KP’ who is said to have been the custodian of this treasure trove, has been captive under the  government for twelve long years. If the confiscated monies and gold, are recovered, it may rub out the entirety, or very nearly so, of our foreign exchange burden. When “KP” was captured in Malaysia, all were jubilant that with this smart move, the treasure trove was now there to rescue us. But, Alas!!

Concealed Wealth

In the run-up to an election, extravagant claims were made (most notably by Rajitha Senaratne, MP) with the standard incantation – “mam waga keemeng kiyanawa” about enormous accounts held in foreign banks by “Honourables”. Where are they now? In the newly opened Sri Lanka Bank in the Seychelles?

If none of our Agencies are able to act, curious readers could surf the Internet to seek the “ten most Wealthy Sri Lankans” or to be more focused, on the “ten wealthiest Sri Lankan Politicians”. This would be reinforced by the recent exposures in the “Panama Papers” Saga, One would be amazed by some revelations. If they are not true, the information could be challenged (or at least contradicted). The fact that it is not, suggests that the figures could be true or, even understated! Blocking the so-called Social media is not the answer. Ingenuity, way beyond that of the bureaucracy, will probably thwart any such effort.

Declaration Of Assets

Every Government – paid employee is required to make an Annual Declaration of Assets. So should it be for all elected Members of Parliament and others in Provincial and District Sabhas. Far too few do so. The simple method would be to deny nomination for non-compliance. This is not done. Why? Can the “Cahoot Theory” be operative here?

Undisclosed Wealth

Wealth of convicted drug kingpins, and also undeclared assets, of whosoever, (Immediate family included) and all such Assets, to be confiscated, sold by open auction and the proceeds credited to State Funds. Informants to receive rewards as a percentage of collections (as said to operate in respect of detections by Customs). The standard excuse may be that such practices are not permitted by current Laws. Then for heaven’s sake, change the Law. Use the two-thirds majority for a good purpose. This should also apply to Party Funds and election expenses. Perpetual Treasury Millions? Is it not curious that Political Parties begging their supporters to jack up their contributions, suddenly stop doing so, spruce up their Offices and also lavish substantial amounts to help defray election expenses of its members?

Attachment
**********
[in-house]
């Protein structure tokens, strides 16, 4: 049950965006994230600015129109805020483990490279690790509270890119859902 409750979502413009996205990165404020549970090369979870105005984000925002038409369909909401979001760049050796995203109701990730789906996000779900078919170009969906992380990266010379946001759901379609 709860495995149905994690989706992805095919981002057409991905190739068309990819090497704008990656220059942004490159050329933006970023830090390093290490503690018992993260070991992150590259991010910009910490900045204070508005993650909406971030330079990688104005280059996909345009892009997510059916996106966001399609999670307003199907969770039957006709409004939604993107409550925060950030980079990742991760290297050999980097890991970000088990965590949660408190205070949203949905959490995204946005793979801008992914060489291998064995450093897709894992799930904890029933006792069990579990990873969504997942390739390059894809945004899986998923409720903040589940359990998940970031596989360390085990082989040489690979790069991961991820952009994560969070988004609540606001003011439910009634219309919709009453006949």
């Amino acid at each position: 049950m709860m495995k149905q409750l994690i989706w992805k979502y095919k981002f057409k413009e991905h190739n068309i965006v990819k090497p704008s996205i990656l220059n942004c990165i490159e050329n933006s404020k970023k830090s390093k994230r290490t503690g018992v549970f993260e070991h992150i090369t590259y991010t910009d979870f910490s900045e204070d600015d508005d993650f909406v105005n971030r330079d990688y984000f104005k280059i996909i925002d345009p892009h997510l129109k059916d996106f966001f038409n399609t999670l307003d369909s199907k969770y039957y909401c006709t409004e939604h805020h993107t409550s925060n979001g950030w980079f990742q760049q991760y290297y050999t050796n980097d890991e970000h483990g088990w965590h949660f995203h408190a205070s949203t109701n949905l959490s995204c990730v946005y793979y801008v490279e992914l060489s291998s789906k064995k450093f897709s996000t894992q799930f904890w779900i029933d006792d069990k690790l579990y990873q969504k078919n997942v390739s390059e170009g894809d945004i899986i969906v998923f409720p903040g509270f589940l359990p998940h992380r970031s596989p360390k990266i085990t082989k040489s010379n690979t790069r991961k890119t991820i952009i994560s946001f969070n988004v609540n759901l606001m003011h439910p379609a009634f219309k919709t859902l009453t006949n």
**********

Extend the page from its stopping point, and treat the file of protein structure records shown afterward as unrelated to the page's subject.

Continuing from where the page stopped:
Lotteries And Special State Funds

Opportunities for fraud are very evident in the administration of monies collected by charities like the “Mahapola”, and “The President’s Fund” and the many Lotteries operated by the State. Are they properly audited? Are the numerous Lotteries, in effect, frauds perpetrated on the buyers of tickets?. The majority of whom are from the poorer sections of our society, who dream of a bonanza. The upper segments are too clever to do so, perhaps recognizing that they are a “Rip Off”. I believe that privately run lotteries elsewhere, are required to give a percentage of their takings as prizes (This, one may guess, could be 30, 20 or 10%). When I extrapolated this to ours, it looked like 0. 00000 (and 15 zeros) of 1% – I cannot believe myself! Somebody may check this out. If correct, this is scandalous.

If swift action is taken on all or some of the above, it will endorse the Governments sincerity and also serve as a deterrent to others, that shady deals will be relentlessly investigated and the full force of the State will prevail. Will we dare?